Japan’s Defense Ministry has denied reports that it was targeted by a sophisticated state-backed cyber-attack which may have compromised an internal military network.
An unnamed public affairs official at the ministry told Bloomberg on Monday that it's forced to deflect cyber-attacks every day, but that the new report isn’t accurate.
The highly regarded Kyodo News had claimed that a possibly state-backed intruder managed to gain an initial foothold by infiltrating computers at the National Defense Academy and the National Defense Medical College back in September.
They were then able to penetrate the Defense Information Infrastructure network, which links Self Defense Force (SDF) facilities.
Even worse, the report claims that the attackers were able to take advantage of a security loophole to pivot from the internet-connected part of the network to a nominally separate intranet.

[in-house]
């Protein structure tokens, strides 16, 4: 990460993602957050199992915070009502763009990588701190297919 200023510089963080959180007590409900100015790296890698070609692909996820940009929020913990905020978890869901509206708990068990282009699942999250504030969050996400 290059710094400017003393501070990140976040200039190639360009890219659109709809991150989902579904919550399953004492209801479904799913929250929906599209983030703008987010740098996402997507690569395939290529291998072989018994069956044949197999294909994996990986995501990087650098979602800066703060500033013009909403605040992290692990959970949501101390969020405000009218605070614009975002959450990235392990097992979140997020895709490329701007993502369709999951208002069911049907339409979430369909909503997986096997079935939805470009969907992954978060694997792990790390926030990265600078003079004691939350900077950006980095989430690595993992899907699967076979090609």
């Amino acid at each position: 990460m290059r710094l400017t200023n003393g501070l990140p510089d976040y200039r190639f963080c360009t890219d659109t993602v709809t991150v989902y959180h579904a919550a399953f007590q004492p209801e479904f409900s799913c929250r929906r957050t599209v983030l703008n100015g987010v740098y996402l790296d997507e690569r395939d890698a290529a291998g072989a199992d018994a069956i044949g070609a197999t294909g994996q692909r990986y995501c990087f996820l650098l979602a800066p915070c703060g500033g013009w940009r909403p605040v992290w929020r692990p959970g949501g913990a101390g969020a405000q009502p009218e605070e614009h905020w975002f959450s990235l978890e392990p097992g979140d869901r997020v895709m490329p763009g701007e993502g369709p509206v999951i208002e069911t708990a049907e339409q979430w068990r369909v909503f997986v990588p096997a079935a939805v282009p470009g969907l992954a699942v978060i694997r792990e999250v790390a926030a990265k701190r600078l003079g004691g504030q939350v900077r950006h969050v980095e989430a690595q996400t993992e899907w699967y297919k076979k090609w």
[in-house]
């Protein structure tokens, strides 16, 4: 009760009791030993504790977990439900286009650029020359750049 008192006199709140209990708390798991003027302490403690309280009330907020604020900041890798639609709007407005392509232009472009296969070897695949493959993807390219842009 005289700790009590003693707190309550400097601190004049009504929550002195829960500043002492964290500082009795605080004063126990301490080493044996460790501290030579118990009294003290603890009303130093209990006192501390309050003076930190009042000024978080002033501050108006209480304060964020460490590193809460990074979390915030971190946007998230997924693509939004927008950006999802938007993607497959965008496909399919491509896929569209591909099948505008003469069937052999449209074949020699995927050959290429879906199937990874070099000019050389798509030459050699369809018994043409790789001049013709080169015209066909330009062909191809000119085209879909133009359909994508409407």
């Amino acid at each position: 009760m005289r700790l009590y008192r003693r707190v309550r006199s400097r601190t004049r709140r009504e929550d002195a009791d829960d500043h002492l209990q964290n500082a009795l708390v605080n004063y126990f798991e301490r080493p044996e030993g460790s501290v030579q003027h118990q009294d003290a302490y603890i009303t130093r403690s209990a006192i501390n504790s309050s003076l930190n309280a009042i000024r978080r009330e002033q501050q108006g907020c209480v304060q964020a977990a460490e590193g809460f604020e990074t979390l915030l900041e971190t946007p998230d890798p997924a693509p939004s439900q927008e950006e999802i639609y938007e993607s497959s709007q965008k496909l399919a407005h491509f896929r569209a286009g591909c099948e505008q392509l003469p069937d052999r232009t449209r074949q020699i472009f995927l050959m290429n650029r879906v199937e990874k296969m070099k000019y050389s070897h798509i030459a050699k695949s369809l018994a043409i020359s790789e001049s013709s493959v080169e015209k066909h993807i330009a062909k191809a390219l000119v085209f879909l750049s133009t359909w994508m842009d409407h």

The unnamed sources told the newswire that the incident forced the ministry and SDF to issue an internet ban while they investigated.
The Defense Ministry’s denial carries less weight given that it refuses to comment on such attacks anyway as it could compromise security further.
Mike Ahmadi, global director of Critical Security Systems at Synopsys, claimed government agencies are ironically among the most exposed on the global stage.
“Despite expending resources on cybersecurity, governments are generally unaware of the staggering number of vulnerabilities found in the software running on both modern and legacy systems, and any attempt to force software providers to be held accountable at any level is met with strong resistance by a software industry that has long been accustomed to EULA [end user license agreement]-based exemptions,” he argued.
“Additionally, the lack of metrics to empirically determine the distribution of resources throughout cybersecurity practice areas leaves most agencies guessing when it comes to determining both needs and effectiveness of their activities in managing security."